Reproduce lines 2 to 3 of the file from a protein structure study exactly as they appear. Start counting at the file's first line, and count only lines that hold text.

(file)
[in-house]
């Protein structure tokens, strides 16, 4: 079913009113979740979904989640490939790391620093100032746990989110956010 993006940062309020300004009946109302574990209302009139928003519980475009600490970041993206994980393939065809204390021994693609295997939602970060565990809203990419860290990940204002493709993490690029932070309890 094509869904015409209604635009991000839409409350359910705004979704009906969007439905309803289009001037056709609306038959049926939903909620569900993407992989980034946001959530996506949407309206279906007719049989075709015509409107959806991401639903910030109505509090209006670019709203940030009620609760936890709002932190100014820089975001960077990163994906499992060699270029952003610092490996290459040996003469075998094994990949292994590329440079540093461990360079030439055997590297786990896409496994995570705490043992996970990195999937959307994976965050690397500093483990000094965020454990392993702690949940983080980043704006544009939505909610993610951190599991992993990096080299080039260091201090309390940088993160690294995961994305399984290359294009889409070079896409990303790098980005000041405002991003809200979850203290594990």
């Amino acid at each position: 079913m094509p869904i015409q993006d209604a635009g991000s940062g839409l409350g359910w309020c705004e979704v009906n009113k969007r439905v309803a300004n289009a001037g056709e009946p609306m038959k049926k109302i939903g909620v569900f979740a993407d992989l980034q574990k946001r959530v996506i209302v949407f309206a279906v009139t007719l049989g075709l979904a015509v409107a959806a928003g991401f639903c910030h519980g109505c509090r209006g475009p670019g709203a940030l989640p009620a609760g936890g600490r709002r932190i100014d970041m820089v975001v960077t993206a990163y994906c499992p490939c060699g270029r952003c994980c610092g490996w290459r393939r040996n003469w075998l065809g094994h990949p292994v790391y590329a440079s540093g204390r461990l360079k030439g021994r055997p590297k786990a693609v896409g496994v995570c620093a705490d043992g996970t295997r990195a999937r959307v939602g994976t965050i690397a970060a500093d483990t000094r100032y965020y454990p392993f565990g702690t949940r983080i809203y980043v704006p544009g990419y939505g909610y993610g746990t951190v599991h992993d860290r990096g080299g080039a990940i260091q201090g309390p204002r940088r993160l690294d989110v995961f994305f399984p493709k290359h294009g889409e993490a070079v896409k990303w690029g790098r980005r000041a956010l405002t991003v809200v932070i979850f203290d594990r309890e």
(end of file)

């Protein structure tokens, strides 16, 4: 079913009113979740979904989640490939790391620093100032746990989110956010 993006940062309020300004009946109302574990209302009139928003519980475009600490970041993206994980393939065809204390021994693609295997939602970060565990809203990419860290990940204002493709993490690029932070309890 094509869904015409209604635009991000839409409350359910705004979704009906969007439905309803289009001037056709609306038959049926939903909620569900993407992989980034946001959530996506949407309206279906007719049989075709015509409107959806991401639903910030109505509090209006670019709203940030009620609760936890709002932190100014820089975001960077990163994906499992060699270029952003610092490996290459040996003469075998094994990949292994590329440079540093461990360079030439055997590297786990896409496994995570705490043992996970990195999937959307994976965050690397500093483990000094965020454990392993702690949940983080980043704006544009939505909610993610951190599991992993990096080299080039260091201090309390940088993160690294995961994305399984290359294009889409070079896409990303790098980005000041405002991003809200979850203290594990």
């Amino acid at each position: 079913m094509p869904i015409q993006d209604a635009g991000s940062g839409l409350g359910w309020c705004e979704v009906n009113k969007r439905v309803a300004n289009a001037g056709e009946p609306m038959k049926k109302i939903g909620v569900f979740a993407d992989l980034q574990k946001r959530v996506i209302v949407f309206a279906v009139t007719l049989g075709l979904a015509v409107a959806a928003g991401f639903c910030h519980g109505c509090r209006g475009p670019g709203a940030l989640p009620a609760g936890g600490r709002r932190i100014d970041m820089v975001v960077t993206a990163y994906c499992p490939c060699g270029r952003c994980c610092g490996w290459r393939r040996n003469w075998l065809g094994h990949p292994v790391y590329a440079s540093g204390r461990l360079k030439g021994r055997p590297k786990a693609v896409g496994v995570c620093a705490d043992g996970t295997r990195a999937r959307v939602g994976t965050i690397a970060a500093d483990t000094r100032y965020y454990p392993f565990g702690t949940r983080i809203y980043v704006p544009g990419y939505g909610y993610g746990t951190v599991h992993d860290r990096g080299g080039a990940i260091q201090g309390p204002r940088r993160l690294d989110v995961f994305f399984p493709k290359h294009g889409e993490a070079v896409k990303w690029g790098r980005r000041a956010l405002t991003v809200v932070i979850f203290d594990r309890e």